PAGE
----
Penny Stock Prices

Technical analysis is the go-to method for finding opportunities to buy penny stocks. You can check for things like high penny stock trading volume, spikes in stock price, and myriad other options. As a penny stock trader, it would add more tools to your trading toolbox if you can understand technical analysis. However, beware the method of TA for penny stocks is not exactly the same as those for larger-cap stocks.

Penny stocks require a different set of rules which you must be aware of. The price movements are different in low priced markets, which is what penny stocks are all about. While it is true for all trading that demand and supply determine pricing, for large caps, investors are more swayed by a number of other factors. Thus, the valuation of these stocks is much different. Various other factors also play a role when compared to penny stocks.

Penny Stocks & Valuation

Penny stock valuation is different as there are no substantial data points to value it in comparison to blue-chip stocks. With no fundamental data like earnings, revenues or business plans, it is opaque to value the pricing. From a mathematical point of view, the theoretical trends of the past values are the best pricing ranges one can expect from penny stocks until the equities prove otherwise; hence all-time highs and lows.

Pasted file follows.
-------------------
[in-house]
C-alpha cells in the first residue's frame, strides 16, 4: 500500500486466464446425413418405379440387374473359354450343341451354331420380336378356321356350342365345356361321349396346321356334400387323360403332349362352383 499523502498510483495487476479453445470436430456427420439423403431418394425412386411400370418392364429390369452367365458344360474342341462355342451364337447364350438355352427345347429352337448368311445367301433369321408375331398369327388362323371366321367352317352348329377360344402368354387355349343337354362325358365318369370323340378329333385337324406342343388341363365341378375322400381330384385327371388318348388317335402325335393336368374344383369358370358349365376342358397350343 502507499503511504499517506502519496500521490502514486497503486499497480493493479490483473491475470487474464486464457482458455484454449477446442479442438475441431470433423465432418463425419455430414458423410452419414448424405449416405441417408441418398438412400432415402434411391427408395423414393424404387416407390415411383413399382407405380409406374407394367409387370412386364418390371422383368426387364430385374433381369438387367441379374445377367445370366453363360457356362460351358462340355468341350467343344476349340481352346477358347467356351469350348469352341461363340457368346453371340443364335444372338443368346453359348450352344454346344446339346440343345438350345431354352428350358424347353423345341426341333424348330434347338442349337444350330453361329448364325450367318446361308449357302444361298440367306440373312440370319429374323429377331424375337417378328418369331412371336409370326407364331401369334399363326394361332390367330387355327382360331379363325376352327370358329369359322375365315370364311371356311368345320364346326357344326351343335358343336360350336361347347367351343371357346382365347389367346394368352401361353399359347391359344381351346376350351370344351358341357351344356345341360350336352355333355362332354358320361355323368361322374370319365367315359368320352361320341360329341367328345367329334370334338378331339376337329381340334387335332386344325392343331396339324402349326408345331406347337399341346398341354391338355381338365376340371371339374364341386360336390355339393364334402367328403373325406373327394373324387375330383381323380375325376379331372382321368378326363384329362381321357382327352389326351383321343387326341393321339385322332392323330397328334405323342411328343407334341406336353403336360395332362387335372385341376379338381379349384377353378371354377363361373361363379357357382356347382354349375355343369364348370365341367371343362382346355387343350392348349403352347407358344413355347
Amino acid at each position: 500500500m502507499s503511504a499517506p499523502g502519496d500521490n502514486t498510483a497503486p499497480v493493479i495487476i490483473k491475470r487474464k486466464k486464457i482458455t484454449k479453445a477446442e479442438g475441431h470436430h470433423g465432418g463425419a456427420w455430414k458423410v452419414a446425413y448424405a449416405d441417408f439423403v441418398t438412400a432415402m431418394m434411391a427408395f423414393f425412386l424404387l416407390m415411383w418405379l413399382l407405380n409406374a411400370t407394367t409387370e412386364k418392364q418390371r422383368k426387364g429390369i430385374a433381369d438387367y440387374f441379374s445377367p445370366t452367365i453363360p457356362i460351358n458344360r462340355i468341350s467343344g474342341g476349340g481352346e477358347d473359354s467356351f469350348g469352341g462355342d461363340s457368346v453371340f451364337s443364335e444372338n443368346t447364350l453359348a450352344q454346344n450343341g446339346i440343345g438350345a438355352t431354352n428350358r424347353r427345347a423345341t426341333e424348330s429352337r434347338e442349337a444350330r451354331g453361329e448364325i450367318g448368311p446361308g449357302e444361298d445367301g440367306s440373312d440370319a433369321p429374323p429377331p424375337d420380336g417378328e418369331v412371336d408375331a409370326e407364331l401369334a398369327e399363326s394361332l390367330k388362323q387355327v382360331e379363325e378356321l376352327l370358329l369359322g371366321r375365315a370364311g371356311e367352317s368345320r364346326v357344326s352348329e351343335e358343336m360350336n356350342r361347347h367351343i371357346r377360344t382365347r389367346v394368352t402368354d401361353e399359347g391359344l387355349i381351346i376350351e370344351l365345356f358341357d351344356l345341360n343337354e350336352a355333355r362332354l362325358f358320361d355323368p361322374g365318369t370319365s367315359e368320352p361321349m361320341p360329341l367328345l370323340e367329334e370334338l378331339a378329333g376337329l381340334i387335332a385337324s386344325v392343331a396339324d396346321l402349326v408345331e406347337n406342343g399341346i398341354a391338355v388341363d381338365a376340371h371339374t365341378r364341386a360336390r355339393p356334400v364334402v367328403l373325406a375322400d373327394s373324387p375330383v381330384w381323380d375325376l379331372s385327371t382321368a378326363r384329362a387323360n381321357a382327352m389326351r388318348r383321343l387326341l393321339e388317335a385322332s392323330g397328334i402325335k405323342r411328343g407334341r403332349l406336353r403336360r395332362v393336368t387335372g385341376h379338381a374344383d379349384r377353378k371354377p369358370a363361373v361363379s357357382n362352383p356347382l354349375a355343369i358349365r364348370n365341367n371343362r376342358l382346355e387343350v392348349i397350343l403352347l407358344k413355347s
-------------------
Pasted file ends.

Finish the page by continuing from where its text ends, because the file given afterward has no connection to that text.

Therefore, you can understand how the pricing is not a result of the perceived value of a penny stocks company. It’s likely due to some external reasons, which might be more a part of short term market momentum. Even if there is a legitimate case on account of some penny stock news, the results keep the prices to move wildly.

Two rules of thumb are summarized for penny stock technical analysis:

  1. Finding a stock at lower points of its historic trading channels. This is also known as potential levels of support.
  2. When the price and volume start picking up then it means there is interest in the stock, which could be a sign to start watching that particular stock for a move.

It will be difficult for fundamental analysts to work with the first rule as they are more used to looking at the historical earnings and performance of the company. The second rule is difficult for people who live by TA only, as it never gives a sure-shot chance of entry levels.

Overall, you need to be good at both: fundamental and technical analysis. In many cases, certain penny stocks can be fueled by momentum alone. But it’s good to know how to study fundamental trends as well. If a stock begins trading on sheer market momentum and then a material event happens, you’ll know that the event itself could act as a new catalyst for a continued move higher. We’ll go over penny stock fundamentals in a later article.

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